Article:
Well said, right?
“Master the upcoming culture change” by Paul Glen (ComputerWorld, 23 August 2010). While on one hand this article was encouraging there are also some fundamental oversights.
1) What upcoming change? It’s already here. To believe that it’s coming is a recipe for missing it. Anticipate proactively and don’t just stand there flat footed waiting.
2) The purely technical has been a commodity for some time now. Again, realizing this is the first step to moving forward.
3) Business and technology have always been tightly integrated, or should have been. Business is and always will be an exercise in holistic understanding and approach. The sad irony here is this divide isn’t closing. Article after article, writer after writer all continue to say the same thing: The gap between the business and IT need to close. Yet, that doesn’t happen.
4) One of the smartest things IT (Information Technology) can do is change it’s name. Aside from being dated, it’s encourages a mindset that continues to leave IT out of sync with business. The bottom line, IT needs a serious re-branding.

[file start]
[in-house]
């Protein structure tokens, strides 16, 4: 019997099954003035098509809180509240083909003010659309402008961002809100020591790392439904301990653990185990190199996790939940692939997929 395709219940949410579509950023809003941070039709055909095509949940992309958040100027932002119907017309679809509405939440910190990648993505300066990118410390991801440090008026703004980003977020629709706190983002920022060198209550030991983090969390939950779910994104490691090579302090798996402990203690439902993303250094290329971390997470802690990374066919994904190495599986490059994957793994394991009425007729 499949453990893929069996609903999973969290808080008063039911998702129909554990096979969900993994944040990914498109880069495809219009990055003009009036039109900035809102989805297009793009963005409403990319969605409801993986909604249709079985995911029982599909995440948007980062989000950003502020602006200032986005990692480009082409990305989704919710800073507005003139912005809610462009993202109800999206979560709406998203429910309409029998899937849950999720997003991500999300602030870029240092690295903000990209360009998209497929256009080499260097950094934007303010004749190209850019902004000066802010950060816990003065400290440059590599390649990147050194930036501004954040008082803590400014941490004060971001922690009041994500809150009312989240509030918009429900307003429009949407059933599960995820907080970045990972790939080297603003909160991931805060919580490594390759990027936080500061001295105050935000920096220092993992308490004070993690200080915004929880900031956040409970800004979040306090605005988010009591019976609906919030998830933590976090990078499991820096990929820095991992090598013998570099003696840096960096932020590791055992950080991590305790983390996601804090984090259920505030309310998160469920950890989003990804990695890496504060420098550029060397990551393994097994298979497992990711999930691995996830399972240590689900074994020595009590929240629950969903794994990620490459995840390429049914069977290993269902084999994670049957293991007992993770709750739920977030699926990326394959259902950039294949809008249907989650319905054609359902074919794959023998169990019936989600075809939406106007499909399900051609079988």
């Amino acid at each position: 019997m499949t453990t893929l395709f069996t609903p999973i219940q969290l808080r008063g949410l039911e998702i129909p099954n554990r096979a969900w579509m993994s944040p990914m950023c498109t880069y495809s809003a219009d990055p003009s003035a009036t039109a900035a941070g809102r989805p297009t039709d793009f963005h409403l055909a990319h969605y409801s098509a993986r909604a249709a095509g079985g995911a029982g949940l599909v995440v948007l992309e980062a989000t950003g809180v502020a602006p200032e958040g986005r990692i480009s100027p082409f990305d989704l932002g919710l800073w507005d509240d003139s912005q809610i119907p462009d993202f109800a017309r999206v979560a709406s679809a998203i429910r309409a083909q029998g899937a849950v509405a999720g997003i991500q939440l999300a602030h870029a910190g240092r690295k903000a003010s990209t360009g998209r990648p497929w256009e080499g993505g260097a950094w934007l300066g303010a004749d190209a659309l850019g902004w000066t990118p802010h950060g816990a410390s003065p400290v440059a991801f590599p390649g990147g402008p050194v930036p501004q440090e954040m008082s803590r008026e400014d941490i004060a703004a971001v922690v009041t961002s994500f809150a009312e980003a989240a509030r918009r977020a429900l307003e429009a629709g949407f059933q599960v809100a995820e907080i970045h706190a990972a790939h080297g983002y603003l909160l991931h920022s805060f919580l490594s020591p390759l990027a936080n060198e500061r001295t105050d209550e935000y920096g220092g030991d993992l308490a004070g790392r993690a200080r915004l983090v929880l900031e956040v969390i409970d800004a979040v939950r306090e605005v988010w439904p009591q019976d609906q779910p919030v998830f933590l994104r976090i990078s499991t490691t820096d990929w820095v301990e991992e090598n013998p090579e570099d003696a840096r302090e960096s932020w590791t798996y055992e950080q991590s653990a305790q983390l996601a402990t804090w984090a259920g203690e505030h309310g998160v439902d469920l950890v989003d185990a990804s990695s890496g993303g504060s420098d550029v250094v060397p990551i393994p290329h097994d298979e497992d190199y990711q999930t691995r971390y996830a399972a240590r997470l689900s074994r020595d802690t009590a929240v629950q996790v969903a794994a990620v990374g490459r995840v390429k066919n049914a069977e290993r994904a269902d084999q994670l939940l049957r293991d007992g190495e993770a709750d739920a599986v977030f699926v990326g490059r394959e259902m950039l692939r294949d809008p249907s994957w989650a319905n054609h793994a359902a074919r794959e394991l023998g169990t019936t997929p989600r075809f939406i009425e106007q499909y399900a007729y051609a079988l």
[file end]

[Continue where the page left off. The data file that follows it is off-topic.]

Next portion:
5) While it’s not Paul’s fault this article could have been written 10, 20 or maybe even 30 years ago. What’s shocking, given the historic trends, it will probably written again and again in the future. But let’s hope otherwise.
To finish on an upswing, this really isn’t only about IT. It’s about business, period. IT and Business must work together and circle up. All involved have to make an effort to prepare for the future. That responsibility can’t just sit on IT’s shoulders. IT needs to understand and embrace Marketing. And Marketing needs to understand and embrace Technology.
“Are You Listening?” by Mary Brandel (ComputerWorld, 12 July 2010). Yes, all good points. But let’s just cut to the chase… Maybe your brand just kinda sucks.
For example, take the Domino’s Pizza YouTube incident. A few months ago I responded to an article by an (old school) PR type. Evidently, she was appalled that one person and a video could do so much damage to a brand. While it was unfortunate, the fact was, in terms of quality and stellar brand reputation Domino’s was already in questionable territory.The video was a symptom.
I’m not trying to imply that guy did with the video was right. One the other hand, the management at Domino’s made a conscious effort to built the brand around, “Delivered in 30 minutes of less.” Not, “The best damn pizza without leaving the house.” Nor was it, “Domino’s Pizza — Quality delivered.”My contention was that the video had meaning because to enough who viewed it it was feasible.